Charles Adderley, 1st Baron Norton

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The Right Honourable
The Lord Norton
PC
Charles Bowyer Adderley, Lord Norton.jpg
President of the Board of Health
In office
8 March 1858 – 1 September 1858
Monarch Victoria
Prime Minister The Earl of Derby
Preceded by Hon. William Cowper
Succeeded by Office abolished
Under-Secretary of State for the Colonies
In office
6 July 1866 – 1 December 1868
Monarch Victoria
Prime Minister The Earl of Derby
Benjamin Disraeli
Preceded by William Edward Forster
Succeeded by William Monsell
President of the Board of Trade
In office
21 February 1874 – 4 April 1878
Monarch Victoria
Prime Minister Benjamin Disraeli
Preceded by Chichester Parkinson-Fortescue
Succeeded by Viscount Sandon
Personal details
Born 2 August 1814 (1814-08-02)
Died 28 March 1905 (1905-03-29) (aged 90)
Nationality British
Political party Conservative
Spouse(s) Hon. Julia Leigh
(1820-1887)
Alma mater Christ Church, Oxford
"Colonial Self-Government". Caricature by Spy published in Vanity Fair in 1892.

Charles Bowyer Adderley, 1st Baron Norton, PC (2 August 1814 – 28 March 1905) was a British Conservative politician.

Background and education[edit]

Norton was the eldest son of Charles Clement Adderley (d. 1818), offspring of an old Staffordshire family, and his wife, daughter of Sir Edmund Cradock-Hartopp, 1st Baronet.[1] Adderley inherited Hams Hall, Warwickshire, and the valuable estates of his great-uncle, Charles Bowyer Adderley, in 1826. He was educated at Christ Church, Oxford, where he graduated with a Bachelor of Arts in 1838.[1]

Political career[edit]

In 1841, Norton entered the House of Commons as Member of Parliament for North Staffordshire, retaining his seat until 1878, when he was created Baron Norton. Adderley's ministerial career began in 1858, when he was appointed President of the Board of Health and Vice-President of the Committee of the Council on Education in Lord Derby's short ministry.[1] Again under Lord Derby he was Under-Secretary of State for the Colonies from 1866 to 1868, being in charge of the act which called the Dominion of Canada into being, and from 1874 to 1878 he was President of the Board of Trade.[2] He was sworn of the Privy Council in 1858[3] and in 1878 he was elevated to the peerage as Baron Norton, of Norton-on-the-Moors in the County of Stafford.[4] Norton was a strong churchman and especially interested in education and the colonies.[2]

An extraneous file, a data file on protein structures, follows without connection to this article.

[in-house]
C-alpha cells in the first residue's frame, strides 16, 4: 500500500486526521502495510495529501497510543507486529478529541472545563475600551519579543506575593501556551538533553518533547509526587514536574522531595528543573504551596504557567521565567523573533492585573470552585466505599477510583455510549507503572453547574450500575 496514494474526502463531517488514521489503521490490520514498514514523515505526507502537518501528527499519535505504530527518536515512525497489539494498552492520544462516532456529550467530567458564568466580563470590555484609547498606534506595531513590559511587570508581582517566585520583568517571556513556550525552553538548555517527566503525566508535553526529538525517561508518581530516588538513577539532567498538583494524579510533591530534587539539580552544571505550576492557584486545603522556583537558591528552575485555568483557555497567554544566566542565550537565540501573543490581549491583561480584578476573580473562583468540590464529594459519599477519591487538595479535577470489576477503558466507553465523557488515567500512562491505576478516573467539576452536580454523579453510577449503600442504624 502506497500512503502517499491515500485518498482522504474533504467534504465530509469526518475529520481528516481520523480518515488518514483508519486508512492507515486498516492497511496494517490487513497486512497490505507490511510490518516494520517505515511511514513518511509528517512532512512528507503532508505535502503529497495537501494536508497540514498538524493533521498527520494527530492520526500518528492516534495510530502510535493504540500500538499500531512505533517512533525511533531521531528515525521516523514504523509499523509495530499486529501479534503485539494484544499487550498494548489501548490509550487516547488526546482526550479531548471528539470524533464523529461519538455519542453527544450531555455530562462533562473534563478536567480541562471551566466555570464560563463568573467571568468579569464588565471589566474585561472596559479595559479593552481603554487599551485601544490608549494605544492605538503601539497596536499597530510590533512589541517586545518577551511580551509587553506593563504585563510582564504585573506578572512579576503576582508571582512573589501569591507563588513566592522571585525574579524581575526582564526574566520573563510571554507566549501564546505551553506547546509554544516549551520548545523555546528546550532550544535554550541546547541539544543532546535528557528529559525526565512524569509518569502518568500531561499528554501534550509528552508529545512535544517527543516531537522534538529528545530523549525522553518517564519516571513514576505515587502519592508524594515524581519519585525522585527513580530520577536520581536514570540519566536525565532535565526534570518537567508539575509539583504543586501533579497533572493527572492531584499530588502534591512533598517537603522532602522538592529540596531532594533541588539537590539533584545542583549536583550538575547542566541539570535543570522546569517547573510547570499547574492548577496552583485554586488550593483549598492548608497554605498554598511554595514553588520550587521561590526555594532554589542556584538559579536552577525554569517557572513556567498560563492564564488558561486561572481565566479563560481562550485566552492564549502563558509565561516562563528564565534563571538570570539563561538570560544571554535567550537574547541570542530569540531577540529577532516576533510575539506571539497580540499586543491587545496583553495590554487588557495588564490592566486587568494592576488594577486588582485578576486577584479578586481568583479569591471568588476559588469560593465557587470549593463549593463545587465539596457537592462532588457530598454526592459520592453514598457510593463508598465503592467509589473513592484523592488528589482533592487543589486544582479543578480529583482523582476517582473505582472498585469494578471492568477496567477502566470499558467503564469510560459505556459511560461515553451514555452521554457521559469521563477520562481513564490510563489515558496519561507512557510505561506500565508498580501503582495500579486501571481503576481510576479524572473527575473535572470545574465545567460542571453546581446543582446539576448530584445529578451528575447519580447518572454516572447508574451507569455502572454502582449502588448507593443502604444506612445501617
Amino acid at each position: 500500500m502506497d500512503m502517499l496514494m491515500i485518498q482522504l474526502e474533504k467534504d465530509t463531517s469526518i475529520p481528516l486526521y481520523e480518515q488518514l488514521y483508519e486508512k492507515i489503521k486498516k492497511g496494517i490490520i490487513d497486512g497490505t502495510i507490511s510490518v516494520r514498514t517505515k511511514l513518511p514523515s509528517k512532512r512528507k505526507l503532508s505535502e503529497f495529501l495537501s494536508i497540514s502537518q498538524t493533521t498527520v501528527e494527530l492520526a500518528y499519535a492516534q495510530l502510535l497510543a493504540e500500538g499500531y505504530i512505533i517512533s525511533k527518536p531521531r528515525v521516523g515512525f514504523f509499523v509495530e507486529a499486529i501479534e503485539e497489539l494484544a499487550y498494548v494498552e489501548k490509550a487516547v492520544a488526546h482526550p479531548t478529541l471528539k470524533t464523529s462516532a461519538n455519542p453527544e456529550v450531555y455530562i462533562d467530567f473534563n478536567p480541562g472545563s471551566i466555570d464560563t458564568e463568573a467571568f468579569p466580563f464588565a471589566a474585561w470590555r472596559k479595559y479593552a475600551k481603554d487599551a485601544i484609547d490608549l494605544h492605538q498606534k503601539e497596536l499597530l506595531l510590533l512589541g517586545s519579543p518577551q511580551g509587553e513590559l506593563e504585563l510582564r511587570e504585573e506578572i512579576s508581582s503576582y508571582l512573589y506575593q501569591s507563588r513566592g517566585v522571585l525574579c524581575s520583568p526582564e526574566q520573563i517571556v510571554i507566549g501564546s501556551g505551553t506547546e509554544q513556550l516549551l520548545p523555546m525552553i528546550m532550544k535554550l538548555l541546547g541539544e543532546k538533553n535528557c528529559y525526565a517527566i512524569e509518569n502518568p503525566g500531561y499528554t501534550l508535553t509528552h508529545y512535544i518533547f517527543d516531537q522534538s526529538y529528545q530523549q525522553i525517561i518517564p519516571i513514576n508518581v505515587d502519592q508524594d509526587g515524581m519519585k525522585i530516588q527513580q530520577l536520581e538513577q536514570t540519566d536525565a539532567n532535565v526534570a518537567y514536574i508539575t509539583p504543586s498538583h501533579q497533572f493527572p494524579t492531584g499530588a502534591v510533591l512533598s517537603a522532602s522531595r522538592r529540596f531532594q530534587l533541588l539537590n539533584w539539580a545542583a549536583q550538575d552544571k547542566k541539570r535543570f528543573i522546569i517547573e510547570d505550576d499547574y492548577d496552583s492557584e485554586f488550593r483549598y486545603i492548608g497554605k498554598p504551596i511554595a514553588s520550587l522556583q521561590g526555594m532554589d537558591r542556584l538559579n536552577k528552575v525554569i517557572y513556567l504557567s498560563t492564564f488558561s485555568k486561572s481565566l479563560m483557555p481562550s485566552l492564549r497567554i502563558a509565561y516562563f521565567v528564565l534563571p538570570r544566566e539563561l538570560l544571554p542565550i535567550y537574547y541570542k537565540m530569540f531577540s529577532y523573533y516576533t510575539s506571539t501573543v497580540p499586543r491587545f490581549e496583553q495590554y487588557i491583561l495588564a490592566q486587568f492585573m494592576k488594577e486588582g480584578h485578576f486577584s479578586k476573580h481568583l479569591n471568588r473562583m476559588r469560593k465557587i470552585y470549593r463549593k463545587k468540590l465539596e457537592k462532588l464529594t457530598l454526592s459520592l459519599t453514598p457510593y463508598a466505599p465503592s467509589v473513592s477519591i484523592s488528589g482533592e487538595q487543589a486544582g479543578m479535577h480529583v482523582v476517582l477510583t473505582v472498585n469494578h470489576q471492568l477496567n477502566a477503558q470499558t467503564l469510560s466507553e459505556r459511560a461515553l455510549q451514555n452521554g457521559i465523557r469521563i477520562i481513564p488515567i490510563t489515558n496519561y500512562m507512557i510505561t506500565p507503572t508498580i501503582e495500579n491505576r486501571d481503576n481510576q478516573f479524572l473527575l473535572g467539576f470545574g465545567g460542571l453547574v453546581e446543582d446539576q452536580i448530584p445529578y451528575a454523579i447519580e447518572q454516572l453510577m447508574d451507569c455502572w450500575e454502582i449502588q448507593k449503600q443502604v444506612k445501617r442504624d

Adderley joined the Canterbury Association on 27 March 1848 and was a member of the management committee from the beginning. In 1852/53, he paid ₤500 towards the costs of the closure of the association.[5]

Family[edit]

In 1842 he married Julia Anne Eliza (1820–1887), oldest daughter of Chandos Leigh, 1st Baron Leigh, by whom he had several sons. His eldest son Charles Leigh Adderley succeeded him in the barony. Another son, the Hon. James Granville Adderley, vicar of Saltley, Birmingham, became well known as an advocate of Christian socialism.[2] His daughter Isabel married in 1876 Vauncey Harpur Crewe of Calke Abbey, later 10th Baronet.